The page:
Project 5 Impact of multiple biotic and abiotic stressors on pathogenesis in mealworms and wax moths (DK)
I am interested in how biotic and abiotic stressors affect arthropod cultures for food and feed. It is known that climate change provokes physiological responses in insects, which in turn affect population growth. Coupled to this, is the threat of emerging infectious diseases, which can severely affect mass-reared populations of invertebrates where high densities facilitate disease transmission.
I will examine the impact of multiple stressors (temperature, CO2 and pathogens) using in vivo model insect mass culture systems. Primarily, my experiments will focus on Coleopteran larvae of the yellow mealworm Tenebrio molitor, which is mass-reared for food and feed. Later on, I will extend my project and challenge some of the insights gained in this system to examine comparable issues in the insect order Lepidoptera, such as the wax moth Galleria mellonella. Potentially I will also include an established model of aquatic arthropod system using amphipod spp. as a proxy for shrimp and crayfish arthropod cultures used for food and feed.
With my research, I seek to understand which challenges arise in mass-reared arthropod cultures in a changing climate. Moreover, I am investigating how the production of arthropods for food and feed can be optimised and the risk of disease outbreaks can be minimised at the same time.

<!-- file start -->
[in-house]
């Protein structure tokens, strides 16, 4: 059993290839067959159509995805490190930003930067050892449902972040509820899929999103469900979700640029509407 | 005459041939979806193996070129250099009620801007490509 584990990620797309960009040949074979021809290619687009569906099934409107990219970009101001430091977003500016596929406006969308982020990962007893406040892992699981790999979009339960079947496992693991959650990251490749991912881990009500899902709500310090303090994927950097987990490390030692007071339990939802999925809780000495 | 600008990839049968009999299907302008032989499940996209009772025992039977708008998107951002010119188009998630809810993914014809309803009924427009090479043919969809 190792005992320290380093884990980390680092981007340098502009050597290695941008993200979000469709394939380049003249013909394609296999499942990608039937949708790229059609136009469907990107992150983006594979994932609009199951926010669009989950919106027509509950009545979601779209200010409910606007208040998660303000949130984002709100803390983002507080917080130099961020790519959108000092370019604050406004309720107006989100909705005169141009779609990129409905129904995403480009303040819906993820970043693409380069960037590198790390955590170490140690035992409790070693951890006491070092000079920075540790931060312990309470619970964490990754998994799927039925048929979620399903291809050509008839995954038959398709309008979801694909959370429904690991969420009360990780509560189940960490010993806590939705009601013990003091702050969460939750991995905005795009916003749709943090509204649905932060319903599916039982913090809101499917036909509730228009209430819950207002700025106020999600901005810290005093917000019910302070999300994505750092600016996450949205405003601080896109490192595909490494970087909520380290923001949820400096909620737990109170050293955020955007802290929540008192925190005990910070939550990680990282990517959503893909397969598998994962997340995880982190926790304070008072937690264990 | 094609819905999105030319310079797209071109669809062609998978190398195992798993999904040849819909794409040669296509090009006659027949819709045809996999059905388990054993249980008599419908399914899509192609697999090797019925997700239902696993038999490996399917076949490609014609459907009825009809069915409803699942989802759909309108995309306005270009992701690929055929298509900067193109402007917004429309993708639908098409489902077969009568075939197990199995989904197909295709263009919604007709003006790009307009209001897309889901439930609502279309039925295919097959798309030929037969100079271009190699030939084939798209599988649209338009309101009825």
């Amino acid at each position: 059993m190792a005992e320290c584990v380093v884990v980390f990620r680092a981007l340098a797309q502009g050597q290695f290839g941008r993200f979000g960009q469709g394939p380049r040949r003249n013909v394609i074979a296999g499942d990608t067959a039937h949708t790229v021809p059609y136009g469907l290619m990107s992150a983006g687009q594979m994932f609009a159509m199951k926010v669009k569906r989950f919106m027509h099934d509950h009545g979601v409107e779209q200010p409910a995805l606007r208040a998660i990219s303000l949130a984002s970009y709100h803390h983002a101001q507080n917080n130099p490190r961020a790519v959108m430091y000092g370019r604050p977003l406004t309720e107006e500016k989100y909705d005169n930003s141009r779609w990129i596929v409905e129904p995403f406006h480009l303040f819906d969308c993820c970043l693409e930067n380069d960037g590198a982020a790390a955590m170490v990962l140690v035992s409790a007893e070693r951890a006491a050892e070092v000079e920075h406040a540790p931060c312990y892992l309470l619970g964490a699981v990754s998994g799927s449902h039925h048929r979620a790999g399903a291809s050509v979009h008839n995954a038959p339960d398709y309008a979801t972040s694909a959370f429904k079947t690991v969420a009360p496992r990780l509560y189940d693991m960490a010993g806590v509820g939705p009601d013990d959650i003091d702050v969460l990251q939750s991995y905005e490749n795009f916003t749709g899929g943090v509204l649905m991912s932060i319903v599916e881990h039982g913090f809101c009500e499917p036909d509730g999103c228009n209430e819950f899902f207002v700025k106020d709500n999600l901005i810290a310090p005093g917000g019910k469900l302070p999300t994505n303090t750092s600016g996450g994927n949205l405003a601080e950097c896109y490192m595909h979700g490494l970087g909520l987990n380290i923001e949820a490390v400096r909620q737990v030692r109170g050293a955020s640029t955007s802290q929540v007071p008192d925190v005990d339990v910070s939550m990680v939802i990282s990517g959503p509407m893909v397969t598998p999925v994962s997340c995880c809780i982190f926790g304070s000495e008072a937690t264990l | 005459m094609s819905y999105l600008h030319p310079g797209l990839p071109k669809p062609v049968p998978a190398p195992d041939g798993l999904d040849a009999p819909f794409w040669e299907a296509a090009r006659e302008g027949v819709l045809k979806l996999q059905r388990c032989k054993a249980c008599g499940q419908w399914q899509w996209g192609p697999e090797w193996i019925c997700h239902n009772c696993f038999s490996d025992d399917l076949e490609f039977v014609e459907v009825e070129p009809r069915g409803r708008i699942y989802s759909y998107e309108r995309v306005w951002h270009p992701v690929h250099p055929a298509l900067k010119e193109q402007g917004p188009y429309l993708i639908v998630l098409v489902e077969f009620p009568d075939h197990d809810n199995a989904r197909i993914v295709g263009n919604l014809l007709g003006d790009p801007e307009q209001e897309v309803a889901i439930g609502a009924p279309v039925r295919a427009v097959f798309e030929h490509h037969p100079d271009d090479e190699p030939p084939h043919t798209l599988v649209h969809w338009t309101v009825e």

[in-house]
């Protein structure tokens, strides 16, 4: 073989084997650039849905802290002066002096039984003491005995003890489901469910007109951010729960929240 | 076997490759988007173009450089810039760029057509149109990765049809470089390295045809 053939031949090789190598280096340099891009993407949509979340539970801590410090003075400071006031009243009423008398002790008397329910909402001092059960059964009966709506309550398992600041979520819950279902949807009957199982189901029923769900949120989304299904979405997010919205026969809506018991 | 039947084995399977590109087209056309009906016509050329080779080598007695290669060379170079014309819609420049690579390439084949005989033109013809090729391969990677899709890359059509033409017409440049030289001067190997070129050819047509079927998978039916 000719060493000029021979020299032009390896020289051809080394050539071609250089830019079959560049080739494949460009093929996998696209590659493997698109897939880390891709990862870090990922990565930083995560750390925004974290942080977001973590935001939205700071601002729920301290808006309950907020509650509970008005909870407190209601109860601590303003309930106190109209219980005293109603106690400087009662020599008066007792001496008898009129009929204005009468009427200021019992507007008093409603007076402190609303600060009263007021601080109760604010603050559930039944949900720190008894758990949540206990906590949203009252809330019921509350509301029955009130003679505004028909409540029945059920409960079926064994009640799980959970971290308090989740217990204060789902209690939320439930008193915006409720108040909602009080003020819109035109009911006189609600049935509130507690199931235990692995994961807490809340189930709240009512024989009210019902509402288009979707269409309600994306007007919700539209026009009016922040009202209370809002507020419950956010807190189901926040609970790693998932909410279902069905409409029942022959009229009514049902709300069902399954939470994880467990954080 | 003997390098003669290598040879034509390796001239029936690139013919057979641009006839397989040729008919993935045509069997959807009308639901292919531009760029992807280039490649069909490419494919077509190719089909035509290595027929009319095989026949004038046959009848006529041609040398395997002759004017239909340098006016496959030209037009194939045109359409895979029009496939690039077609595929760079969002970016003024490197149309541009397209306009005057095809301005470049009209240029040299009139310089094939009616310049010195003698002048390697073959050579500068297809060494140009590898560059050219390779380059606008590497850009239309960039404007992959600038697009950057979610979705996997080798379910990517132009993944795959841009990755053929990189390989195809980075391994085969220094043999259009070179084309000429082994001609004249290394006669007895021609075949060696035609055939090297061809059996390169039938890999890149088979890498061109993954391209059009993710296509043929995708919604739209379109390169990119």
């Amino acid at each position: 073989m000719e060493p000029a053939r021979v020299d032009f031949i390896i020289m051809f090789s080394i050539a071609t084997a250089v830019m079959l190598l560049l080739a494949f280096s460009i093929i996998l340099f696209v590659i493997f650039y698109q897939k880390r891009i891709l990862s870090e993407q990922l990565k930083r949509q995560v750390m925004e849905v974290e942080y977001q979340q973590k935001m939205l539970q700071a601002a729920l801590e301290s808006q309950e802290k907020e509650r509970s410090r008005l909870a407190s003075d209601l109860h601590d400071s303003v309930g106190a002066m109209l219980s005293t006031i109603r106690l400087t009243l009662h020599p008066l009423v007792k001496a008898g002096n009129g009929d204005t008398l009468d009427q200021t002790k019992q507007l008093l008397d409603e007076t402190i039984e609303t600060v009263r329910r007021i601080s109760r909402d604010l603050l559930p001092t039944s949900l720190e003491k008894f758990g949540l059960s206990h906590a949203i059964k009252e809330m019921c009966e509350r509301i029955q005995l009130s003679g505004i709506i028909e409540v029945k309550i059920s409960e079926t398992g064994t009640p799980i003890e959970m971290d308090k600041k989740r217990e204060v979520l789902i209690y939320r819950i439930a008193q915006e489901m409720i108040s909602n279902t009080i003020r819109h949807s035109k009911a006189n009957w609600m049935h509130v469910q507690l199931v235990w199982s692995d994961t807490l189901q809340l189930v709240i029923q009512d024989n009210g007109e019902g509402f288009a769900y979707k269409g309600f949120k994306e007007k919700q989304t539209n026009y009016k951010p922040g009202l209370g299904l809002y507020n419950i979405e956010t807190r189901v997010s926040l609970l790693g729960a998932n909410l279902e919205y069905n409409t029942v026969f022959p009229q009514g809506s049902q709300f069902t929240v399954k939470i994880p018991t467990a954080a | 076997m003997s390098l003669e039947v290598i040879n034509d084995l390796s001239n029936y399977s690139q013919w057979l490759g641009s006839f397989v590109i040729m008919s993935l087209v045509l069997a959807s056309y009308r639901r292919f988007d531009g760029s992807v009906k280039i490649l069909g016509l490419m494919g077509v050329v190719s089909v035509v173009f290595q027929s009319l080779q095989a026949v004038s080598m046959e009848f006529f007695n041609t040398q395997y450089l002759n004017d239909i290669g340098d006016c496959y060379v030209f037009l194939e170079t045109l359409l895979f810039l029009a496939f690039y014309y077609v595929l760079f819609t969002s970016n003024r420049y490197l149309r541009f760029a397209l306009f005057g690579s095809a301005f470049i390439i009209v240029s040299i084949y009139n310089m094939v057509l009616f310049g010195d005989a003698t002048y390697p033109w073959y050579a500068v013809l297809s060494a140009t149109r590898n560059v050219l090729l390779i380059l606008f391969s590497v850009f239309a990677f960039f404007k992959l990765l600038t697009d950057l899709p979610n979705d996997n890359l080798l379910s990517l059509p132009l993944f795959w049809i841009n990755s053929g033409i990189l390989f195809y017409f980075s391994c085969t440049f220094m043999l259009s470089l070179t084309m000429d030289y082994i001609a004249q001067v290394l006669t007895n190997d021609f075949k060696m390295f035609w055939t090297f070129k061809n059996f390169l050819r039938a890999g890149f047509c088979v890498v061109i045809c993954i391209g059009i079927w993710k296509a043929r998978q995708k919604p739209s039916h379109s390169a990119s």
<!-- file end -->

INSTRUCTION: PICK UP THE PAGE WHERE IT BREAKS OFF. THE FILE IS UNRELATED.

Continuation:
My experiments will be completed in a tiered approach, adding different stressors to the system over time. To quantify the immune response in stressed insects I am measuring phenoloxidase activity and concentration of hemocytes in the hemolymph. Moreover, I am using qPCR to quantify the development of pathogens inside hosts during sublethal infections. To measure host fitness responses I am mainly looking at survival, growth and development time of challenged hosts. I will use mixed effects models to analyze my data of individual host fitness. Furthermore, I will deliver a model that shows the impact of combined stressors at the population level to provide recommendations to industry of best culture practice and key points of intervention to reduce disease outbreak risks.
I am employed at UKCEH (UK Centre for Ecology & Hydrology) and I am enrolled at the University of Leeds and the University of Copenhagen. During my PhD, I will spend time at all three institutions, which is a great opportunity for me to get to know different people working in related fields. Furthermore, I will get insight in different working environments and I can benefit from different resources available at these locations.